Recently, Hardball Talk's Craig Calcaterra had a brief post on longtime Met Ed Kranepool, and how Steady Eddie says he doesn't watch the Mets unless they're "a good product." There was nothing too earth-shattering in it, and I agree with the author's assessment that someone who gave so much of his life to a team can watch that team (or not) however much he feels like.
I was more struck by Calcaterra's assertion that this reflected a characteristic of Mets fans in general:
I don’t think there’s a fan base of its size in all of sports that has a more balanced take on things. Mets fans love ‘em when they win. When they don’t, well, they’re not gonna cry about it and make their lives miserable. Don’t get ‘em wrong — they’ll be there for the team through thick and thin — but you rarely find a Mets fans who lets his team’s misfortunes truly upset him any more than a few minutes after the game is over. Life goes on. There’s another game tomorrow.
Of course, Calcaterra is a Braves fan who does enjoy tweaking the Mets at times (particularly in his Twitter feed). But this came across as neither a dig nor a backhanded compliment, but simply an observation, one that gave me pause. Is this really true of Mets fans?Personally, I would take issue with the "they don't make their lives miserable" assessment. Tune into WFAN sometime after a brutal Mets loss and hear how many fans take things in stride. The same could be said of the Mets blogosphere, which has more than its share of hand wringing after each defeat. And I'm as guilty of this behavior as any one else. Drop by my house while the Mets bullpen is blowing a formidable lead and see how calm I am, even if it's a virtually meaningless game in May.*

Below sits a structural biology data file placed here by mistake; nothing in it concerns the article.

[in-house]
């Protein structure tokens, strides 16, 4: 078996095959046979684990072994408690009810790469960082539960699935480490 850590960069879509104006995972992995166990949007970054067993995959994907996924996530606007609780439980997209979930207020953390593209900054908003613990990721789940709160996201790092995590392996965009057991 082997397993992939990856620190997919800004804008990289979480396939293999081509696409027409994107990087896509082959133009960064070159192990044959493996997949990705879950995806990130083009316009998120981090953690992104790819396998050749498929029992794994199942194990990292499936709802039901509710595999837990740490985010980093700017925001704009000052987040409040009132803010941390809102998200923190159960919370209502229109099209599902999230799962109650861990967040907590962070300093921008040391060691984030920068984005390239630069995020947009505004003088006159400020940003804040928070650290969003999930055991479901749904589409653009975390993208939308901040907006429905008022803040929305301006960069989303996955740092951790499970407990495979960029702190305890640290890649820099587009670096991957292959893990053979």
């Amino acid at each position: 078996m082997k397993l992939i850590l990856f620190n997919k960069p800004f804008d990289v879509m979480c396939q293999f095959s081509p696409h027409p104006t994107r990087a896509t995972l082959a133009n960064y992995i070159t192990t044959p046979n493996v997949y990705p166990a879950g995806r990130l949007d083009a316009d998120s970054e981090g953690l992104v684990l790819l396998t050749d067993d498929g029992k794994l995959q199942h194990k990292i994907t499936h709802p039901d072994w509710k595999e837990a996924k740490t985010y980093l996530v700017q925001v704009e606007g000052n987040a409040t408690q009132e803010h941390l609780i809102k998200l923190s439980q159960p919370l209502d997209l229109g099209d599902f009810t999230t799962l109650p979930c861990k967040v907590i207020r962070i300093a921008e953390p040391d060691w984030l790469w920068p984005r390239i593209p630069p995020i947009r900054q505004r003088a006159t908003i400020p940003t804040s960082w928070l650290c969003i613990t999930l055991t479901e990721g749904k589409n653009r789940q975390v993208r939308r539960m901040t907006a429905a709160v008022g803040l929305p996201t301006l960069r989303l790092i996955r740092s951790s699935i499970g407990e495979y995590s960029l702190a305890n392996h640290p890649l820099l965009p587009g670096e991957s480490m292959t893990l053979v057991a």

* If you do plan to drop by my house, please call first.
Granted, the number of people who call talk radio or write blogs is miniscule compared to the population at large. Still, I feel that whether we like it or not, the Joe Benigno's of the world ("oooooh, da pain!") represent a sizable portion of the Mets' fan base: the fan that elevates each and every game to the same level of tension as defusing a bomb. Whether you want to call this passion or insanity is up to you, but either way, it's not indicative of people who just let losses roll of their backs.
And as much we don't like to admit it, I wonder how much The Other Team in Town is to blame for this mentality. If you live somewhere in the tri-state area and are gainfully employed, you almost assuredly work alongside a Yankee fan who is more than happy to bust your chops whenever the Mets fail. And if not, you probably have a relative who does the same. And if you're really unlucky, you have both. So when we root for the Mets to come back or hold on, we're really rooting for That Guy in Sales with the pinstriped cubicle and our Uncle Ted to keep their big mouths shut for once.
On the other hand, I believe there's at least a kernel of truth to Calcaterra's assessment, at least for this coming season. In stark contrast to the most vocal Yankee fans--who insisted an already loaded team HAD TO get Cliff Lee OR ELSE--I feel like most Mets fans are measured and reasonable in their expectations for 2011.
The angry parishioners who call into WFAN notwithstanding, Mets fans seem to understand that the team is hamstrung financially at the moment, and that the big ticket free agent is not coming through the clubhouse door this year. They'd prefer that Sandy Alderson and co. do no harm this offseason so the rebuilding process won't be any more painful or prolonged than it needs to be. I think any fanbase would react the same to the situation in which the Mets find themselves. The only thing that makes Mets fans a special case in this respect is the existence of a ravenous sports press that hungers for moves.
From Steve Phillips forward, Mets GMs have polished the deck chairs on their respective Titanics with Big Moves, which both helped to mask larger problems within the organization (i.e., no farm system) and fill up precious newspaper column inches. Alderson's refusal to make Big Moves for the sake of doing so seems to baffle and, in some cases, annoy certain sportswriters (see: Jon Heyman). Despite living in such a media environment, I believe Mets fans, for the most part, have resisted the temptation to join this chorus.
There's no real answer to the question Calcaterra's assessment poses, since it's unfair to generalize any group as large and diverse as Mets fans. My own feeling is that he's both wrong and right--wrong about the "living and dying" part, but right about Mets' fans reasonableness and perspective (at least for the moment). What say you?